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Materials 2013, 6(3), 817-840; doi:10.3390/ma6030817

Dye Sensitizers for Photodynamic Therapy

*  and
Fiber and Polymer Science Program, North Carolina State University, Raleigh, NC 27695-8301, USA
* Author to whom correspondence should be addressed.
Received: 31 January 2013 / Revised: 20 February 2013 / Accepted: 22 February 2013 / Published: 6 March 2013
(This article belongs to the Special Issue Advances in Colorants)
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Photofrin® was first approved in the 1990s as a sensitizer for use in treating cancer via photodynamic therapy (PDT). Since then a wide variety of dye sensitizers have been developed and a few have been approved for PDT treatment of skin and organ cancers and skin diseases such as acne vulgaris. Porphyrinoid derivatives and precursors have been the most successful in producing requisite singlet oxygen, with Photofrin® still remaining the most efficient sensitizer (quantum yield = 0.89) and having broad food and drug administration (FDA) approval for treatment of multiple cancer types. Other porphyrinoid compounds that have received approval from US FDA and regulatory authorities in other countries include benzoporphyrin derivative monoacid ring A (BPD-MA), meta-tetra(hydroxyphenyl)chlorin (m-THPC), N-aspartyl chlorin e6 (NPe6), and precursors to endogenous protoporphyrin IX (PpIX): 1,5-aminolevulinic acid (ALA), methyl aminolevulinate (MAL), hexaminolevulinate (HAL). Although no non-porphyrin sensitizer has been approved for PDT applications, a small number of anthraquinone, phenothiazine, xanthene, cyanine, and curcuminoid sensitizers are under consideration and some are being evaluated in clinical trials. This review focuses on the nature of PDT, dye sensitizers that have been approved for use in PDT, and compounds that have entered or completed clinical trials as PDT sensitizers.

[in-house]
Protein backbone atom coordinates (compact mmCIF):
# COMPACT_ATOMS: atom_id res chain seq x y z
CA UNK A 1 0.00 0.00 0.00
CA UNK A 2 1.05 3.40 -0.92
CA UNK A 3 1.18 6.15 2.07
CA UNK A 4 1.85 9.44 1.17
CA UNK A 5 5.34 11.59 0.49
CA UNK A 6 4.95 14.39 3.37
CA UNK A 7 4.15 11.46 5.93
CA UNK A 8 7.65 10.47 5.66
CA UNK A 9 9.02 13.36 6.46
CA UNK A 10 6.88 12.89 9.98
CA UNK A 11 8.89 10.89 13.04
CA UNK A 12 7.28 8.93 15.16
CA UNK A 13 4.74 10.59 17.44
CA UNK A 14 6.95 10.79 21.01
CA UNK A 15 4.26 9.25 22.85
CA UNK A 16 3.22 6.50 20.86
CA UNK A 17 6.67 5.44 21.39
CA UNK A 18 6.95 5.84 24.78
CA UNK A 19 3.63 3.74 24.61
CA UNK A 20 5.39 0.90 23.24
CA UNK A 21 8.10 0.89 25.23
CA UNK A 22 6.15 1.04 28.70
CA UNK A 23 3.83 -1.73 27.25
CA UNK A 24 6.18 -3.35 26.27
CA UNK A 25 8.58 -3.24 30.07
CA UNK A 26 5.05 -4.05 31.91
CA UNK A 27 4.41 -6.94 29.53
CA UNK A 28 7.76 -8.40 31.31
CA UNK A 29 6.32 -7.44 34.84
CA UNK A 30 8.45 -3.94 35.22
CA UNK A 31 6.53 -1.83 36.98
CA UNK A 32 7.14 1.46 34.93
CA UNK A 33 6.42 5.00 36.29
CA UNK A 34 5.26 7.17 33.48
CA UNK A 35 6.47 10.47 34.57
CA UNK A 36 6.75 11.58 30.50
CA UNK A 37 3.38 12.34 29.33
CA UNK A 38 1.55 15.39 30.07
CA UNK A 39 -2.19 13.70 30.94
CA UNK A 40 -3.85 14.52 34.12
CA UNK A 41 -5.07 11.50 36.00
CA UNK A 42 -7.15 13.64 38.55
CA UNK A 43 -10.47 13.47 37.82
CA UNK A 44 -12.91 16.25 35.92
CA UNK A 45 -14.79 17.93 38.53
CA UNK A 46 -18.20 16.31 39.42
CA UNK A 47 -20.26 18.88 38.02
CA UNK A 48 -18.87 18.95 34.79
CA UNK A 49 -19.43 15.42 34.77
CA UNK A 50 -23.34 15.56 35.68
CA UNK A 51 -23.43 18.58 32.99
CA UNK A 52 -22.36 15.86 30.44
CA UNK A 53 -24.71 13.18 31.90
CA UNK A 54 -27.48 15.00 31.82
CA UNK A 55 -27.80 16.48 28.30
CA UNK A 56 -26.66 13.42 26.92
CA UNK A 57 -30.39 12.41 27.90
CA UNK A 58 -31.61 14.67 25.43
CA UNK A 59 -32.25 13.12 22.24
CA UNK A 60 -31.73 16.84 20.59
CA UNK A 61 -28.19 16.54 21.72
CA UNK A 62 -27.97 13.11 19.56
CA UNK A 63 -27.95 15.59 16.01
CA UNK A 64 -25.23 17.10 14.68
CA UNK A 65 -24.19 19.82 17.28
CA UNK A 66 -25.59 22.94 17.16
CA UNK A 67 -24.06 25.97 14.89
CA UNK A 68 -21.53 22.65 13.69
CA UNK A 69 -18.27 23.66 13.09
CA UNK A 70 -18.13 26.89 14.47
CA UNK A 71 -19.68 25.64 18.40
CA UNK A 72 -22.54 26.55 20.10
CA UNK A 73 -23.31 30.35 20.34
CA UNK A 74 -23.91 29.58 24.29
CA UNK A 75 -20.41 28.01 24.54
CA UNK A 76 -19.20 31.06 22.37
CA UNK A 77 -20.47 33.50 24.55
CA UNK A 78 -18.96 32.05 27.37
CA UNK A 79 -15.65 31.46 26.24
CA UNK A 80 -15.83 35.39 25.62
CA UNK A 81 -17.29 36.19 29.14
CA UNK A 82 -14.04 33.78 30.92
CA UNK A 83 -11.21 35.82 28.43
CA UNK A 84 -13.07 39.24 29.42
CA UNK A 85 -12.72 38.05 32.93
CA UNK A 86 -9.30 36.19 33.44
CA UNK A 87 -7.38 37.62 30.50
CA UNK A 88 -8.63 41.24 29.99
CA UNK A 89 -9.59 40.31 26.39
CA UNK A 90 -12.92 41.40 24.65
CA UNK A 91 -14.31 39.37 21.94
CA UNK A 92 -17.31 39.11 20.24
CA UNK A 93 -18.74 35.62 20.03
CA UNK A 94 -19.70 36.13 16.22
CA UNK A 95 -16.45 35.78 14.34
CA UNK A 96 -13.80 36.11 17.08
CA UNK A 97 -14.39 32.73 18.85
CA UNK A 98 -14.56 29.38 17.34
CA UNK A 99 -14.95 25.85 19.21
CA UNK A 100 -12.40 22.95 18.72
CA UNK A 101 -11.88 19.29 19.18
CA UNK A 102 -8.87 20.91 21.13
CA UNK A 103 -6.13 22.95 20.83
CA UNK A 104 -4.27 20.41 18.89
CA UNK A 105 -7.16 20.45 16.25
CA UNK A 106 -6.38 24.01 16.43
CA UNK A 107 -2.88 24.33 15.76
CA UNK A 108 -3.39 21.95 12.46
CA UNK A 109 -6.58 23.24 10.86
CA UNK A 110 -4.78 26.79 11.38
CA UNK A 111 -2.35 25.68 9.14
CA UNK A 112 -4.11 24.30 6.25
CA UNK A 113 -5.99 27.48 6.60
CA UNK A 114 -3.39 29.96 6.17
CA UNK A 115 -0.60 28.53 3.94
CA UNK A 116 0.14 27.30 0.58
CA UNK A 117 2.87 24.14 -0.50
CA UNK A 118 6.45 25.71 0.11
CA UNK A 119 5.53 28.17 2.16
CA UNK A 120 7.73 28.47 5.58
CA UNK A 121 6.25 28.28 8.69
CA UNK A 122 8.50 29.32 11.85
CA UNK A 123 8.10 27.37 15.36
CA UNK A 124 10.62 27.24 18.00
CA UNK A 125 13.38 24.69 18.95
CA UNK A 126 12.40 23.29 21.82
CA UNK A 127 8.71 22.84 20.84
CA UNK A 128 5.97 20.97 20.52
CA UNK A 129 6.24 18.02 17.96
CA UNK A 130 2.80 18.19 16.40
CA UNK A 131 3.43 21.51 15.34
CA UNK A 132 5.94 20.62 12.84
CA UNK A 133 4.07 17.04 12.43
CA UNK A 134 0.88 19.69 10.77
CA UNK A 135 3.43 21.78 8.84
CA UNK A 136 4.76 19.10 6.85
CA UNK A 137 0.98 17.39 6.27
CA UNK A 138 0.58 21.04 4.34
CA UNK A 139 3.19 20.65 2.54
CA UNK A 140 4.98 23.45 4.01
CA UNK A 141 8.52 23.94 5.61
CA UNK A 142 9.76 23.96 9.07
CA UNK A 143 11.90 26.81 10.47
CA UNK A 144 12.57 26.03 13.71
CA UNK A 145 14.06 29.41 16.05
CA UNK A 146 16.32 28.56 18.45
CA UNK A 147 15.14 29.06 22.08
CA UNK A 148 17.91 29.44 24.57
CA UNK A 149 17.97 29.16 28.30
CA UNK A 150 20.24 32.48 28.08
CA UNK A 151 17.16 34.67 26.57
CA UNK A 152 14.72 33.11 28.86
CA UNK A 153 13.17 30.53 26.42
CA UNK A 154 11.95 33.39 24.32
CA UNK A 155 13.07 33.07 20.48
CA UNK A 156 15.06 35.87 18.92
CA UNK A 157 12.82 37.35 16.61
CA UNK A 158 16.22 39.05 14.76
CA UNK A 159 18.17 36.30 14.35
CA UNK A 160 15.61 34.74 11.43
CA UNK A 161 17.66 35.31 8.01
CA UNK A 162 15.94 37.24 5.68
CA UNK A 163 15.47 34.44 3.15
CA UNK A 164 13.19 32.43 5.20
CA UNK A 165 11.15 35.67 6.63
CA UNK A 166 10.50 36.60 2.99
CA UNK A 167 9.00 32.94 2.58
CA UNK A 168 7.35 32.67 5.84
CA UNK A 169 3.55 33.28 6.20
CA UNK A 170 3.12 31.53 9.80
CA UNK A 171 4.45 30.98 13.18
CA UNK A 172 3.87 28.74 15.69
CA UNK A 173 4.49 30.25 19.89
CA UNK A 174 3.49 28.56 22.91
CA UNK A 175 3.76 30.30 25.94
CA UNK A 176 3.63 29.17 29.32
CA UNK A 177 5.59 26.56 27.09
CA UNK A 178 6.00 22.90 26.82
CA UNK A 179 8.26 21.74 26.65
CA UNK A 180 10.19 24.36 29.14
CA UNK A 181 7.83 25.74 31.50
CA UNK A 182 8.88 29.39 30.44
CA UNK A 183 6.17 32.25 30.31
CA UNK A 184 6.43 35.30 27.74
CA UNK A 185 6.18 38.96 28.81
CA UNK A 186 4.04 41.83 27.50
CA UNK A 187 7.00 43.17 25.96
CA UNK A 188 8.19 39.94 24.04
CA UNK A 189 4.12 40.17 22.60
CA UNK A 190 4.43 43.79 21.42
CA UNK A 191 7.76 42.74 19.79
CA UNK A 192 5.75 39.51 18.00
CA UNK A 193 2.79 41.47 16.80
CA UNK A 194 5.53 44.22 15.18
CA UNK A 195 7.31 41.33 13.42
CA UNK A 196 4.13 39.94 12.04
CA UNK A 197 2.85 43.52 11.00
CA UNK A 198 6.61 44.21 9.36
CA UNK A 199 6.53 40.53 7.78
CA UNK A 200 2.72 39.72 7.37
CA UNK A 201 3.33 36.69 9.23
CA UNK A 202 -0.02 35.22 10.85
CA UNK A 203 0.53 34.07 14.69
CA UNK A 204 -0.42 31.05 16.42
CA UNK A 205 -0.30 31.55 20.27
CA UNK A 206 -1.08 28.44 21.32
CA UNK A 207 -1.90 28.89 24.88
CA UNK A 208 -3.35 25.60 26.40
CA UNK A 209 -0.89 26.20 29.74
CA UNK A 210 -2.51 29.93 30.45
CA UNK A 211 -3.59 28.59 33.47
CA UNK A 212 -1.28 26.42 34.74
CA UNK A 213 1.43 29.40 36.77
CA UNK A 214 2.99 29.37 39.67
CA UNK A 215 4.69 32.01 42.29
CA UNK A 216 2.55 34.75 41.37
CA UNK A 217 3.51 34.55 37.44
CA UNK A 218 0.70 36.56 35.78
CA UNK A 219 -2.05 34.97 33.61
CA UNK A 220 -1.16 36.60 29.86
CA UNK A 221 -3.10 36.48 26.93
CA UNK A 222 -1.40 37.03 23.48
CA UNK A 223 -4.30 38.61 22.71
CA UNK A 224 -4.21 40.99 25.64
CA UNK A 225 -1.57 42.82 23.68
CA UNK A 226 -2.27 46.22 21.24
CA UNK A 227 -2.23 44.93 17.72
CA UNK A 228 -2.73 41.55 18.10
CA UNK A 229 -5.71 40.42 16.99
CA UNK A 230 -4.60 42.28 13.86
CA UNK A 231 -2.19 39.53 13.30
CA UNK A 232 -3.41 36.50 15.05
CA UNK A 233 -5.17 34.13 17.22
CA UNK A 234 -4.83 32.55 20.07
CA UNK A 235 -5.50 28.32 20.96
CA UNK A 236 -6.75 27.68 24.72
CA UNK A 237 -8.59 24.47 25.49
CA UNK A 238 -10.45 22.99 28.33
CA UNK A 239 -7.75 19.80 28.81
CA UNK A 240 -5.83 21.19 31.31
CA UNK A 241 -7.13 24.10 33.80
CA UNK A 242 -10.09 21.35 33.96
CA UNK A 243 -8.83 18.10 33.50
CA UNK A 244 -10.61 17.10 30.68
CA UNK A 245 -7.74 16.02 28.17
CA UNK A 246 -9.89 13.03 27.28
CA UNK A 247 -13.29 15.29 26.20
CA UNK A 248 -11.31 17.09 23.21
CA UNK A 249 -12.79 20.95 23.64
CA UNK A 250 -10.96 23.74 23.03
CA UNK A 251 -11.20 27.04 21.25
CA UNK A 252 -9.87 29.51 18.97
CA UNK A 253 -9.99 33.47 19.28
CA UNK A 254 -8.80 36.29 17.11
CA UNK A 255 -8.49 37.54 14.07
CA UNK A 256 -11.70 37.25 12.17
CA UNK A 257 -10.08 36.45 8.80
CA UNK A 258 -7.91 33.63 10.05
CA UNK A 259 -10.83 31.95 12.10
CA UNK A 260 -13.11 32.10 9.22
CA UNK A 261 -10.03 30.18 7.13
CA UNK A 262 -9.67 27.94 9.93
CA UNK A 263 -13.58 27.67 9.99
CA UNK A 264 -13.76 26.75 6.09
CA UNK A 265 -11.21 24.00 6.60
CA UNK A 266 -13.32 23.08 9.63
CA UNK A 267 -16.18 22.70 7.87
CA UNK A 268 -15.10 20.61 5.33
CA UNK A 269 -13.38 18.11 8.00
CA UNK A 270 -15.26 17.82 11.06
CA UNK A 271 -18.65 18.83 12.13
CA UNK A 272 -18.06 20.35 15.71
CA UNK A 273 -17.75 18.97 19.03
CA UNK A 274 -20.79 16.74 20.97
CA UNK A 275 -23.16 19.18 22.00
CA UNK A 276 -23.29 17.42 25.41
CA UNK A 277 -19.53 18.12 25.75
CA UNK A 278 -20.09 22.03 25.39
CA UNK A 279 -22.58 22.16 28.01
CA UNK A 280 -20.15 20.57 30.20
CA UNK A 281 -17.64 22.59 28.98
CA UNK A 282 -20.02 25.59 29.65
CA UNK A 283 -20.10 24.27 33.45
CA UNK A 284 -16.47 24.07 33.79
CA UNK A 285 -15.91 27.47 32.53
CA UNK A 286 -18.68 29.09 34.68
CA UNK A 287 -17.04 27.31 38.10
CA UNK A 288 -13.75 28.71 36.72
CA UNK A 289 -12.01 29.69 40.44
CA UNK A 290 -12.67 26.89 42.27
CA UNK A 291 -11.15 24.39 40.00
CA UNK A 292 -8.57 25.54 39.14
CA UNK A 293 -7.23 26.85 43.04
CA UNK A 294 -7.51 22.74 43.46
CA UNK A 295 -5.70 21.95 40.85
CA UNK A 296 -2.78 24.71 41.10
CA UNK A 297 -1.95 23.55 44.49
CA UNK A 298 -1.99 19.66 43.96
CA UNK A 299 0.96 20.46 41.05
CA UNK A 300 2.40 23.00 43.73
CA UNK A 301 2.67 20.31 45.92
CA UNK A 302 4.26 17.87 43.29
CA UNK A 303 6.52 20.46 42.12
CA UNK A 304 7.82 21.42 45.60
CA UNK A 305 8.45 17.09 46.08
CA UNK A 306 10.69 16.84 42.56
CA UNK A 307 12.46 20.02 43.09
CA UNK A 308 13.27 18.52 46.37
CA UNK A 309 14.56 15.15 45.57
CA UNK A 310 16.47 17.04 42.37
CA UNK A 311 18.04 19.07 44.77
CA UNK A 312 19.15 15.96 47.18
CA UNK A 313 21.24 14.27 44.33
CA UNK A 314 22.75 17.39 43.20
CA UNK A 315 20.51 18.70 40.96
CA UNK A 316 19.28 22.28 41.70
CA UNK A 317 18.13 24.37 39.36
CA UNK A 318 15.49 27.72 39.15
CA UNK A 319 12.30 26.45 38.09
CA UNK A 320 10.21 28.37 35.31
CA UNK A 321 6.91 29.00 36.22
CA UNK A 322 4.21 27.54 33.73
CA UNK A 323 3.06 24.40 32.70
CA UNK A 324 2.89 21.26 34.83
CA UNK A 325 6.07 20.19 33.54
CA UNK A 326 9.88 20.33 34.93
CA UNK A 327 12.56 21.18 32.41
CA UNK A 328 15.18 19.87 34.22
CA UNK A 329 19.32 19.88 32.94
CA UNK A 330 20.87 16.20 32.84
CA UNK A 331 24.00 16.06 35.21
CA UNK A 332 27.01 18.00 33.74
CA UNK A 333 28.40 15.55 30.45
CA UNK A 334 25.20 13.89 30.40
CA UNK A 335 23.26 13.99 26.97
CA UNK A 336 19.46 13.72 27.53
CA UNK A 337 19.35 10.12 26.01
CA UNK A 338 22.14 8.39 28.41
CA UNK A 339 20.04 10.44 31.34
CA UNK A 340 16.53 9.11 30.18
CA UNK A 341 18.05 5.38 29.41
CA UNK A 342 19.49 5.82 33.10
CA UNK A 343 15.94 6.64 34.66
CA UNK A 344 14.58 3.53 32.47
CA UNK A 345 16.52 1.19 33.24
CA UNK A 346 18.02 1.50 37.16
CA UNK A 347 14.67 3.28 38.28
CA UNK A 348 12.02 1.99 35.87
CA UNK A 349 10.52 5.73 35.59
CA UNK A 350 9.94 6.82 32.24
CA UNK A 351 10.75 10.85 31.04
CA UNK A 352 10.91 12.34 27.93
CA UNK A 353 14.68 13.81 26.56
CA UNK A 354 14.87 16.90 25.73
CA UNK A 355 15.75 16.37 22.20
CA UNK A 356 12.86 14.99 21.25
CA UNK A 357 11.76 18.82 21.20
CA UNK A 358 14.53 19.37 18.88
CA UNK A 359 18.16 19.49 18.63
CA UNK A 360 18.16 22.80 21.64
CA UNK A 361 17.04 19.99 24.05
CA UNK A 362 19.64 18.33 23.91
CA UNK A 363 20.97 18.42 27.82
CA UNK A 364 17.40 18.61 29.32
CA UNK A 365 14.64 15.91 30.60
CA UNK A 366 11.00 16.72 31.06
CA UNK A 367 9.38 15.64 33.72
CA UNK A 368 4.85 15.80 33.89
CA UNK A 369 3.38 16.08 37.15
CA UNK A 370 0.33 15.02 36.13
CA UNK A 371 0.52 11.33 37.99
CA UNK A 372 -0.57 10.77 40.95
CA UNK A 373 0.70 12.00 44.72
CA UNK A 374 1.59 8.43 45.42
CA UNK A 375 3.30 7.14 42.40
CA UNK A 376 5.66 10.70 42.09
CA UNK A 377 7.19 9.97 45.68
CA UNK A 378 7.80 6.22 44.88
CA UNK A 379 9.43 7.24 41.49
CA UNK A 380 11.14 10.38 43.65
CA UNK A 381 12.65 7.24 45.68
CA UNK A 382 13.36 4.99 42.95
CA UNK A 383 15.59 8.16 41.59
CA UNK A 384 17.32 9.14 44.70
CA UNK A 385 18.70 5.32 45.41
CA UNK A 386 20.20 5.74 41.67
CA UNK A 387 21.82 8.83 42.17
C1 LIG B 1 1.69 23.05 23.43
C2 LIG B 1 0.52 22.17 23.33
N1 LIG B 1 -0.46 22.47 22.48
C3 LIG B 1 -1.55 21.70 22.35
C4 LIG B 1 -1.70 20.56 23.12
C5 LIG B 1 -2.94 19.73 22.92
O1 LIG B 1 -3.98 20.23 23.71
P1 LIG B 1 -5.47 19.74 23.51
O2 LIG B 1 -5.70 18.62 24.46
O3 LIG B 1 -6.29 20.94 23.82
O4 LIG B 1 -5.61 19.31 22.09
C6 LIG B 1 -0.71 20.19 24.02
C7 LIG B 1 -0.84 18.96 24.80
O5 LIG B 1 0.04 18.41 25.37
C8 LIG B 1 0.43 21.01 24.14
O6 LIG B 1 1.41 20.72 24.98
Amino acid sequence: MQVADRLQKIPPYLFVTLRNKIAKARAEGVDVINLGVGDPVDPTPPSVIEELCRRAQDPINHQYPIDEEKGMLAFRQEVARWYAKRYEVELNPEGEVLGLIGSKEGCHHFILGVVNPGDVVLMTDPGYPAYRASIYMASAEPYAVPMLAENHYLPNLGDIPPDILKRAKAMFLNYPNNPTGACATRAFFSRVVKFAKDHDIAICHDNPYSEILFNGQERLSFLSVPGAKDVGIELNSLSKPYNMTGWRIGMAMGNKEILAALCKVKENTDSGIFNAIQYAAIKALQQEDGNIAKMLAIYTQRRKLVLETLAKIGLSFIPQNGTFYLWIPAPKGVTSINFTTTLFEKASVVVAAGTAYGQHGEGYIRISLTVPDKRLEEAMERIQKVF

Keywords: photodynamic therapy; photosensitizers; porphyrins; clinical trials; target organs photodynamic therapy; photosensitizers; porphyrins; clinical trials; target organs
This is an open access article distributed under the Creative Commons Attribution License (CC BY) which permits unrestricted use, distribution, and reproduction in any medium, provided the original work is properly cited.

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Ormond, A.B.; Freeman, H.S. Dye Sensitizers for Photodynamic Therapy. Materials 2013, 6, 817-840.

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